Cats are also frequently run over by vehicles. More than 1,300 dead cats were collected on the streets of Toronto in 2012!

Estimates indicate that most of those cats — as many as 40% — are allowed to roam unsupervised outdoors. Outdoor cats are exposed to a variety of threats, including diseases (e.g., FIV, FLV, cancer, heartworm), vehicle collisions, and fights with wildlife and other cats. The Canadian Federation of Humane Societies is one of many organizations that urges cat owners to keep their pets indoors unless the cat is supervised or in an enclosure.

While cats’ independent natures might lead some people to treat them like something between pet and wildlife, we owe them the same level of care we give dogs.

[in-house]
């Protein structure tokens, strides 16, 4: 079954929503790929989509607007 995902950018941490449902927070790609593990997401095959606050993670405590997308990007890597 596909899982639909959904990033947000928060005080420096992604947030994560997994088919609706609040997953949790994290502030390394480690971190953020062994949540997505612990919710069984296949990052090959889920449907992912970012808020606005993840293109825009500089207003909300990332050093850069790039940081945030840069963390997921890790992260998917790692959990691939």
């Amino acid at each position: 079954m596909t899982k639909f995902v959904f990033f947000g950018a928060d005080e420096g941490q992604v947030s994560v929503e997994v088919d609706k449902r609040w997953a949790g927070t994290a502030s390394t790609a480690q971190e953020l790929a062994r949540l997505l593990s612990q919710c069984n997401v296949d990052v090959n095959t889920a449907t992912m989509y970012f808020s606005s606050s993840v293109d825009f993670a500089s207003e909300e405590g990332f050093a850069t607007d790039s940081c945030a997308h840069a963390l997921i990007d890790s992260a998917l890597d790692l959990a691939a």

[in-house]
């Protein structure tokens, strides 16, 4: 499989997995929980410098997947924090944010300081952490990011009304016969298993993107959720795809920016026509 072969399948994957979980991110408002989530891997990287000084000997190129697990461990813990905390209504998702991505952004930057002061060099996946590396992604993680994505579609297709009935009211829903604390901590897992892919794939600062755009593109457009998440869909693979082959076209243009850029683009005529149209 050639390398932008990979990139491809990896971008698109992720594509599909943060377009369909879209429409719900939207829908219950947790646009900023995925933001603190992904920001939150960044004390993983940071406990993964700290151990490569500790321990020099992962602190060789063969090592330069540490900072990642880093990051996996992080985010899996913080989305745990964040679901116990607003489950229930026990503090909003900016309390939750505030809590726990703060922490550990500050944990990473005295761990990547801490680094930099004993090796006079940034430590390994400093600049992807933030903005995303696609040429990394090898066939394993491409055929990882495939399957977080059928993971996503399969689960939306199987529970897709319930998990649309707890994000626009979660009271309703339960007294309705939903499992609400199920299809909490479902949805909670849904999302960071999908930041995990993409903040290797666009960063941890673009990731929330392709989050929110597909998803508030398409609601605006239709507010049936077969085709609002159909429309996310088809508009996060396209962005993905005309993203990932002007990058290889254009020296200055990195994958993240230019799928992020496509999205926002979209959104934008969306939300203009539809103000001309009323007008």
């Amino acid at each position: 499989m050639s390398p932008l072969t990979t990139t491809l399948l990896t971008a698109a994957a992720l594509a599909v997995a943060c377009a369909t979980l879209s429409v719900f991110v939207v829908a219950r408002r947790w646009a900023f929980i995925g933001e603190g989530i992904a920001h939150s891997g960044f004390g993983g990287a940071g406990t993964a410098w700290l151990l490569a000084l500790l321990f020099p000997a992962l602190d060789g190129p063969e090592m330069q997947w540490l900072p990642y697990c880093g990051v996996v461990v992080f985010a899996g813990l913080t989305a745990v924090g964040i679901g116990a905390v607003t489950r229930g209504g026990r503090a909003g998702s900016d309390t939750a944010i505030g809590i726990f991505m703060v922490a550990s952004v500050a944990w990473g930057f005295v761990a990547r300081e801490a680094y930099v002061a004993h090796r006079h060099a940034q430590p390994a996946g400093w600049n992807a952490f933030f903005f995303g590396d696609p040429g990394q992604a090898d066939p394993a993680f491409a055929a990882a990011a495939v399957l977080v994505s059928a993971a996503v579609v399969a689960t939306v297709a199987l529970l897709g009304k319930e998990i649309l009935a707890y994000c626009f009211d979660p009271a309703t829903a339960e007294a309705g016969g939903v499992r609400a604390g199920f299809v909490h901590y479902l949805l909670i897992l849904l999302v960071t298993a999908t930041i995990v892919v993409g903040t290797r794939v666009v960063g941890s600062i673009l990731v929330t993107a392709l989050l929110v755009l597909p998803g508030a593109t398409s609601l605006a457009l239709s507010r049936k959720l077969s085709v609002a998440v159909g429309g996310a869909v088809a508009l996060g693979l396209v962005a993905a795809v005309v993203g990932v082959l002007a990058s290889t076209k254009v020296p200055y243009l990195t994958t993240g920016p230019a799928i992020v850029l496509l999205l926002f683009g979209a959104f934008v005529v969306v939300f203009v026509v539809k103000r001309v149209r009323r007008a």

Letting cats roam unsupervised outdoors isn’t just bad for cats. It’s bad for birds too, as well as for people. Many of Canada’s birds are in trouble; some have declined by over 90%, and cats add to the list of risks that birds face. The official list of Bird Species at Risk increased from 47 to 86 between 2001 and 2014. Habitat destruction and climate change are taking their toll, but a lot of birds die due to other human actions and decisions. Environment Canada research estimates that, in addition to the impacts of climate change and habitat loss, 130 to 433 million birds a year die as a result of people. While it is extremely difficult to calculate the number of birds killed by pet and feral cats — especially when the number of feral cats is not well understood — cats are thought to cause 75% of those deaths.

For the cats’ sake, for the birds’ sake, and for our own sake, we need to change how we care for our beloved feline friends.